In search of the perfect biologic

In Search of the Perfect Biologic

When I was diagnosed with rheumatoid arthritis in 2000, biologic drugs were the new frontier of treatment. After trying Vioxx (which was later taken off the market due to increased risk of cardiovascular issues that could result in heart attacks), Methotrexate, and several rounds of prednisone, my doctor decided to put me on Enbrel, which was the only biologic available at the time. I was grateful this treatment option was available, although as a college student I wouldn’t have been able to afford the $200 copay that came with this expensive new drug had I not been fortunate enough to have financial assistance from my parents. In those early days of Enbrel, even if you could afford the medication, you weren’t guaranteed to receive it, as there was a period of time when the demand for the drug was greater than the supply, and while the pharmaceutical company was constructing an additional factory to keep up with the supply, there was a shortage. Being aware of all of these factors, I considered myself extremely lucky to be able to take the medicine.

Enbrel was an amazing drug for me. It took a few weeks for the benefits to kick in, and once they did I noticed a huge difference. I was so grateful to go off of prednisone, and to return to the active and productive life I had been leading before being taken down by the flare that led to my diagnosis. Enbrel allowed me to take a full load of college courses while working part-time, to complete a masters degree, and to eventually have a busy career. For seven years it was hugely beneficial for me, and then, all of a sudden, it wasn’t. The effectiveness wore off. Prednisone helped, but as soon as I finished a dose pack the symptoms would ramp back up. After a few rounds of prednisone, my rheumatologist said it was time to switch medications.

At that point, Humira, Remicade, and a brand new drug called Orencia were the biologic options on the table. I ended up going on Orencia, which at the time was only available intravenously. This medication also helped, although with more side effects than I’d initially experienced with Enbrel. I also didn’t like having to miss half a day of work every month in order to get my infusions, but that was certainly preferable to the severe symptoms I’d suffered during the months when the Enbrel was no longer working.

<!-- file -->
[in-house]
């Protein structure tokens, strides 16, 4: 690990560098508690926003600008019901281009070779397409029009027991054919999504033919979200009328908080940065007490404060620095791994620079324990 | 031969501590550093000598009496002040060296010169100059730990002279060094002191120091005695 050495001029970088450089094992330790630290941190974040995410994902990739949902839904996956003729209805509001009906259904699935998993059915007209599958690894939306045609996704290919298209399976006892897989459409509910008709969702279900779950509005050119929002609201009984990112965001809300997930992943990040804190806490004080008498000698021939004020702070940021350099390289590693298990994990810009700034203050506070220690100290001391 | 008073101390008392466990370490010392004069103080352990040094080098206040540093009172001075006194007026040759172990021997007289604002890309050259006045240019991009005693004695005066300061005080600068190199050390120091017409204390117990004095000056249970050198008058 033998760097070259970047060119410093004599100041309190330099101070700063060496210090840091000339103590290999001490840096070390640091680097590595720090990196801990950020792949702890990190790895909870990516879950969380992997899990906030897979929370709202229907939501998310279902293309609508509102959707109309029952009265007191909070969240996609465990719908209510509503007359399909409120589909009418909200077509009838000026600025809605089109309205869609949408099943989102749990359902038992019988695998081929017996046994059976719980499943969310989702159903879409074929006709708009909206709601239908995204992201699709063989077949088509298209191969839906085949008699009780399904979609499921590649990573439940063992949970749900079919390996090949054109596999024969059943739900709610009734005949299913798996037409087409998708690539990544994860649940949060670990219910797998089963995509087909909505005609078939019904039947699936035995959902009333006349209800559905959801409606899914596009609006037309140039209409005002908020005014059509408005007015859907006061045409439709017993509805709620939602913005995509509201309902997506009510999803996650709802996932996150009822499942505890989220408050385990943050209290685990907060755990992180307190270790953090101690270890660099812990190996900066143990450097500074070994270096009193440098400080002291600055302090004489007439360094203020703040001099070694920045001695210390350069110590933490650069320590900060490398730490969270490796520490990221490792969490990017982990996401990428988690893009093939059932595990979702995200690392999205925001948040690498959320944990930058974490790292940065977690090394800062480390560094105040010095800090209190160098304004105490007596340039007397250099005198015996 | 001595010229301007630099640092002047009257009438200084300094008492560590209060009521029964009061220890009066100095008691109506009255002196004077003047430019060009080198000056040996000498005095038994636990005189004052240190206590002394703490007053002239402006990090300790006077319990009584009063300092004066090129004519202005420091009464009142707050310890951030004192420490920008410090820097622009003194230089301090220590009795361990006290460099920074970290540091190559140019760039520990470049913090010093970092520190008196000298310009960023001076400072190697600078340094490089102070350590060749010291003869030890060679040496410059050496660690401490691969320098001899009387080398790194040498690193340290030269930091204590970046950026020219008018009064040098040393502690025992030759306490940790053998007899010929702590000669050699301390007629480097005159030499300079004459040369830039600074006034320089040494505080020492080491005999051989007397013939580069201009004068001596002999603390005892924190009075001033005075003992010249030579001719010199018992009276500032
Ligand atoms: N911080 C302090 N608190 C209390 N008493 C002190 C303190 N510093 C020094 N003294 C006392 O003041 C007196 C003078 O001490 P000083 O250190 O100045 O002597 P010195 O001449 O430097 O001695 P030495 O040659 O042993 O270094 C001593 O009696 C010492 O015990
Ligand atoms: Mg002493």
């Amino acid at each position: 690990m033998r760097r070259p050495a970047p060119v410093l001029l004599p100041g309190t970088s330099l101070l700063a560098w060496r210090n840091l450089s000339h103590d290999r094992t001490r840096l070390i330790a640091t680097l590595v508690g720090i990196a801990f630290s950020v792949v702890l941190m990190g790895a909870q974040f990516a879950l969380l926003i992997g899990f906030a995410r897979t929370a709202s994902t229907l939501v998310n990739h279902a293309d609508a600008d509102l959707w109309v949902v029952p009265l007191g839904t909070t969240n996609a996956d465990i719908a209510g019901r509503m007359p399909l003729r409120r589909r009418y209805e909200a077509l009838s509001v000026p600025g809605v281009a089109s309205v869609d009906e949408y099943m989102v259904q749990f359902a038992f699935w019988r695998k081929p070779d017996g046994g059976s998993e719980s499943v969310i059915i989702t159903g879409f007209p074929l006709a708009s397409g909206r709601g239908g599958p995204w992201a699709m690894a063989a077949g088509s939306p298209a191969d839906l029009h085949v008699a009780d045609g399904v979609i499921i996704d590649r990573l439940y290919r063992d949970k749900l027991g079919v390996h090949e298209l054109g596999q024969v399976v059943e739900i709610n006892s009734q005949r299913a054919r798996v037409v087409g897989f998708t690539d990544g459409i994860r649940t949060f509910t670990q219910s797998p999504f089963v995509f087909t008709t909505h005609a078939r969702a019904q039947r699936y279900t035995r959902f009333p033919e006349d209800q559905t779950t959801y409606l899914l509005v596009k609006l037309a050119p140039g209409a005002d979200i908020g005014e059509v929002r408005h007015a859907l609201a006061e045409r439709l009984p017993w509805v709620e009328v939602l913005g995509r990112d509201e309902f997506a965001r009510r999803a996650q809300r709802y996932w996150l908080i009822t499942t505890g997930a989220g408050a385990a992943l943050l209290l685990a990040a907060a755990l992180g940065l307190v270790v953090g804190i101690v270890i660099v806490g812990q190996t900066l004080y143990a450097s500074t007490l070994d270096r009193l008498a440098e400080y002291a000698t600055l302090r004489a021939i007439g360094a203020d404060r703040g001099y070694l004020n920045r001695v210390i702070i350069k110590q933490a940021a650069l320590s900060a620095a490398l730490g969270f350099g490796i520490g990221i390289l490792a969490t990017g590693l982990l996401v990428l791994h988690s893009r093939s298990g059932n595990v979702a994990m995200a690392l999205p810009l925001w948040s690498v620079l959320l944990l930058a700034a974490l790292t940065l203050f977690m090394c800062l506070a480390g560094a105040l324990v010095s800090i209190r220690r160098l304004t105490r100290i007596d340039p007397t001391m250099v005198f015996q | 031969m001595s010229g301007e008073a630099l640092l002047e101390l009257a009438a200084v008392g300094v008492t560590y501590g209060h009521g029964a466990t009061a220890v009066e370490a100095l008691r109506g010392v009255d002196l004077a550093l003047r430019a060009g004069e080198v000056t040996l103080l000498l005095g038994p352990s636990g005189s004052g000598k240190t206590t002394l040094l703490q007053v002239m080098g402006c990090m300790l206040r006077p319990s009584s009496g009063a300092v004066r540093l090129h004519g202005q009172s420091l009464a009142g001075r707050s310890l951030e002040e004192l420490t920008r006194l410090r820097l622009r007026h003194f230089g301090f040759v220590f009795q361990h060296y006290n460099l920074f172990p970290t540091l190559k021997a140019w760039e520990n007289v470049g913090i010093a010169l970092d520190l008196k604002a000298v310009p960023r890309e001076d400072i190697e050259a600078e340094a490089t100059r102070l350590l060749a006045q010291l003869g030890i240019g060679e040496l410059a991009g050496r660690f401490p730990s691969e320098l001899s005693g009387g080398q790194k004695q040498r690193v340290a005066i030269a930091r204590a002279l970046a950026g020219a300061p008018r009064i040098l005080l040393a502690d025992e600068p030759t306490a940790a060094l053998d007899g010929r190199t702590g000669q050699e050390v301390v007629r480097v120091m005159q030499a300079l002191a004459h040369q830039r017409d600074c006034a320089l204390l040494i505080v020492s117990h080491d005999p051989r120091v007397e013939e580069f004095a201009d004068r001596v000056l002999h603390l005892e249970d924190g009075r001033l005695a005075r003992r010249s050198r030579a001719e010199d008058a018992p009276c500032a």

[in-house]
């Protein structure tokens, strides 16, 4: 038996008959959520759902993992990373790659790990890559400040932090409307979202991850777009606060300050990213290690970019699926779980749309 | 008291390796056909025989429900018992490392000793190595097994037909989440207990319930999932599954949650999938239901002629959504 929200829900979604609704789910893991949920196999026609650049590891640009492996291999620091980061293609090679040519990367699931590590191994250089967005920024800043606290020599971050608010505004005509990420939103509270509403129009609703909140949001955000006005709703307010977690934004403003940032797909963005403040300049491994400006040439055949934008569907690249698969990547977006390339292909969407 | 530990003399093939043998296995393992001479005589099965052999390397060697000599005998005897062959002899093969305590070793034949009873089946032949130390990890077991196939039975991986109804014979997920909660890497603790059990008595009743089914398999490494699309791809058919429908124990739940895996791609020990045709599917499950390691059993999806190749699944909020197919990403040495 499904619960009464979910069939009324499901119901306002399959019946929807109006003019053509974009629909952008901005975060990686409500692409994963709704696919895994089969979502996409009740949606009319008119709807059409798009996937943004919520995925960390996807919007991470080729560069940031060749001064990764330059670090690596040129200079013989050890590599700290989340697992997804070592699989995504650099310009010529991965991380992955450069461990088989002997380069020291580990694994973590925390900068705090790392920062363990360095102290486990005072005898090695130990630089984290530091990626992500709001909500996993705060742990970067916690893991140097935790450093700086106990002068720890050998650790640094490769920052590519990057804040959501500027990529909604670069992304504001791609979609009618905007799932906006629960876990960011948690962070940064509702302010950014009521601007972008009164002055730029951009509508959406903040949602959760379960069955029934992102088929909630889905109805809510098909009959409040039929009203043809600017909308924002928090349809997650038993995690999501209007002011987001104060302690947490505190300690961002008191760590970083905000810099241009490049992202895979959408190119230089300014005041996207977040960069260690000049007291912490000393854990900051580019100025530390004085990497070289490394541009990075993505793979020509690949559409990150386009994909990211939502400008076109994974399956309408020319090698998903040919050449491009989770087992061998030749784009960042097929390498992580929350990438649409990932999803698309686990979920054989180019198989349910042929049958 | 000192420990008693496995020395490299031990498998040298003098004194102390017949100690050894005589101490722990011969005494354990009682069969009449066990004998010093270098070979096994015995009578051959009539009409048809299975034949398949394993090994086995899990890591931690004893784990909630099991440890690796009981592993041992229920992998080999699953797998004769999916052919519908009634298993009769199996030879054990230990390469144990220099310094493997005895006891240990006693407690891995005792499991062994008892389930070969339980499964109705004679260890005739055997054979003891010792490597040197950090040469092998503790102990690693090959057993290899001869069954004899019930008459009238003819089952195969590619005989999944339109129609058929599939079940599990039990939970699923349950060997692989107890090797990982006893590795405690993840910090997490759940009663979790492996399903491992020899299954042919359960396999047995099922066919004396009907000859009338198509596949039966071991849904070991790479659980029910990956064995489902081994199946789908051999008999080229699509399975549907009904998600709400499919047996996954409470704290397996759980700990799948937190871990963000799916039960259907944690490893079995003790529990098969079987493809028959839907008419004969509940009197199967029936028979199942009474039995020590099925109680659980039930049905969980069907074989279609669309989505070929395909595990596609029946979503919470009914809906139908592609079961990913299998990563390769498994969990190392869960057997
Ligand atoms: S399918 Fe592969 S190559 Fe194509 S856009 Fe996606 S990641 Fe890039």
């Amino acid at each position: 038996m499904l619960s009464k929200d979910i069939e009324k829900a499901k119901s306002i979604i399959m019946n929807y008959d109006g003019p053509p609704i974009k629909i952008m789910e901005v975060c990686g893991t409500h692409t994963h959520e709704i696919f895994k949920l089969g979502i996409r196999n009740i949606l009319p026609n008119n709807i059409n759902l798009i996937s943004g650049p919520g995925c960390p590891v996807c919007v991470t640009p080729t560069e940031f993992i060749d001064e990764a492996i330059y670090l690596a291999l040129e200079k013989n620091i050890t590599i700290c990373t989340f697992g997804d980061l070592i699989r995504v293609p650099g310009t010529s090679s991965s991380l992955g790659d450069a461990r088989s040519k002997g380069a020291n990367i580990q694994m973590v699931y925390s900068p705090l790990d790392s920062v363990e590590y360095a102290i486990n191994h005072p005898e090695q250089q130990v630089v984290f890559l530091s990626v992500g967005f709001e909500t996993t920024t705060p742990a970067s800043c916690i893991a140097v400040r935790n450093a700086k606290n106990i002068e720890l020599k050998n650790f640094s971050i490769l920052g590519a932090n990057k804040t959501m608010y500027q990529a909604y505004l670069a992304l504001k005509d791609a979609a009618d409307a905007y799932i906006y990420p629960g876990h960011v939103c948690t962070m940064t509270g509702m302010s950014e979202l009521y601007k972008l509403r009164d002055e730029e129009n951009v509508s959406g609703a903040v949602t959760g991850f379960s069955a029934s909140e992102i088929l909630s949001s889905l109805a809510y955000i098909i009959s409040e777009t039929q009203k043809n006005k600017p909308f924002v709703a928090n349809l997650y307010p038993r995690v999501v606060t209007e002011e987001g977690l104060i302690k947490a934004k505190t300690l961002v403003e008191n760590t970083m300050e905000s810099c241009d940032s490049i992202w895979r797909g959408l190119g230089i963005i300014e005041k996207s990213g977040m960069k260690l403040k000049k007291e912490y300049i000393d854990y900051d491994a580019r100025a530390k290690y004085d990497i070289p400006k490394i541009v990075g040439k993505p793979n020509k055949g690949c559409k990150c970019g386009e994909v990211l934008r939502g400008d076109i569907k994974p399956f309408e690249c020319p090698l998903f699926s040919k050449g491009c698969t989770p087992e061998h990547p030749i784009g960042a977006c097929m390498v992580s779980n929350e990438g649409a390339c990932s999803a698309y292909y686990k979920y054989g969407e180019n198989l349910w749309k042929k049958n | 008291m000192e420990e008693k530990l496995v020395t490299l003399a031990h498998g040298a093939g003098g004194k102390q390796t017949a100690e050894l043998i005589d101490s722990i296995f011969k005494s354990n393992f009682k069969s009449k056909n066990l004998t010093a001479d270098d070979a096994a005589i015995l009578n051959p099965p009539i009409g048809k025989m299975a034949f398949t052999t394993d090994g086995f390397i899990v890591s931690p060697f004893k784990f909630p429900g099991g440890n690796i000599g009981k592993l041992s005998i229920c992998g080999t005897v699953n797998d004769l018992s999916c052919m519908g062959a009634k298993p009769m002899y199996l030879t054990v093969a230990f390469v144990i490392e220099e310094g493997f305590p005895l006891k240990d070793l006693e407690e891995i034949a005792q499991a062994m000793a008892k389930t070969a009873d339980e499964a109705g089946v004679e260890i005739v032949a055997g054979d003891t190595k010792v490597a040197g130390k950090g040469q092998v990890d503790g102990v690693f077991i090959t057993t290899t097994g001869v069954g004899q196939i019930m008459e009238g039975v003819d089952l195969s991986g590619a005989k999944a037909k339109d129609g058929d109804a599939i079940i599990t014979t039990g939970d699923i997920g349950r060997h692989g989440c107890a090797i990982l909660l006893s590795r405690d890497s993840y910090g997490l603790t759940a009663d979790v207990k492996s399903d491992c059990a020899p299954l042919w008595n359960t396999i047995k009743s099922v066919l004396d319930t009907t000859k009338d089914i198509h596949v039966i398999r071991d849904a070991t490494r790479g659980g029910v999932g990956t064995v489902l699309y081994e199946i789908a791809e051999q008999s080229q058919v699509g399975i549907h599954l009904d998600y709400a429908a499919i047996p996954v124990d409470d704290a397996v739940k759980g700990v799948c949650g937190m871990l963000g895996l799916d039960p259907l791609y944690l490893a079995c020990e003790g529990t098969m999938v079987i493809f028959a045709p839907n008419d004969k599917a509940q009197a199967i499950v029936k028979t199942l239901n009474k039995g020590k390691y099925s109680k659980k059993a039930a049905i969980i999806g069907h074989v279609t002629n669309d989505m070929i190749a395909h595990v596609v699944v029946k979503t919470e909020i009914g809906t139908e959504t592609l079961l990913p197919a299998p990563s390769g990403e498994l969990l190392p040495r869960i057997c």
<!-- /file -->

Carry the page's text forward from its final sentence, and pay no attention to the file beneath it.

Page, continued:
I was on Orencia for about a year before taking a four-year hiatus from prescription drugs in order to get pregnant and breastfeed my two children. After I weaned the youngest, I was ready to get back on medicinal treatment. I have people in my life who are wary of the meds I take, and who suggested that I should consider continue without them, since I’d been getting by. While it is true that I was able to tolerate my symptoms without prescription medicine (save for the occasional dose pack of methylprednisolone that I did have to take during both pregnancies), and while I too wonder about the potential harmful effects of the drugs I’m on, I would like both my pain level and my risk for joint deterioration to be as low as possible. Therefore, I did not hesitate going back on meds.

Yet, making the decision of whether to be on meds at all proved far easier than the ensuing decisions of which meds to be on. My doctor and I determined the first would be Xeljanz. I loved the idea of a biologic that came in the form of a pill, and my sister, who also has RA, has found that it helps her. Unfortunately, after a few months on the medication I noticed no improvement. Next on the slate was Humira. I hadn’t given myself an injection in the five years since I’d been off of Enbrel, so I had to reacquaint myself with that process. Self-administering shots turned out to be much like riding a bike in terms of it being something you don’t forget how to do, although it’s more like riding a really uncomfortable bike that is missing the seat and has low air in its tires. While the injections once again became routine, the medication didn’t have the desired effects, so I stopped the Humira and switched to the subcutaneous Orencia injections that were developed during the years I was off of prescription drugs. I was thrilled that I could give myself shots in my home rather than go to an infusion center, and hoped this form of the medication would help me as much as the infusions had.

So far the Orencia is helping, but it’s certainly not a miracle drug for me. My doctor has recently put me back on Methotrexate, which I haven’t taken in over 10 years. He says that studies show Orencia to be far more effective when taken with Methotrexate than when taken alone. I’m trying to be patient with the side effects, and am hoping that this will be the “right” treatment for me. I’m also holding out hope that as there continue to be new medications added to the host of options available, there will eventually be a biologic that’s perfect for me.

This article represents the opinions, thoughts, and experiences of the author; none of this content has been paid for by any advertiser. The RheumatoidArthritis.net team does not recommend or endorse any products or treatments discussed herein. Learn more about how we maintain editorial integrity here.

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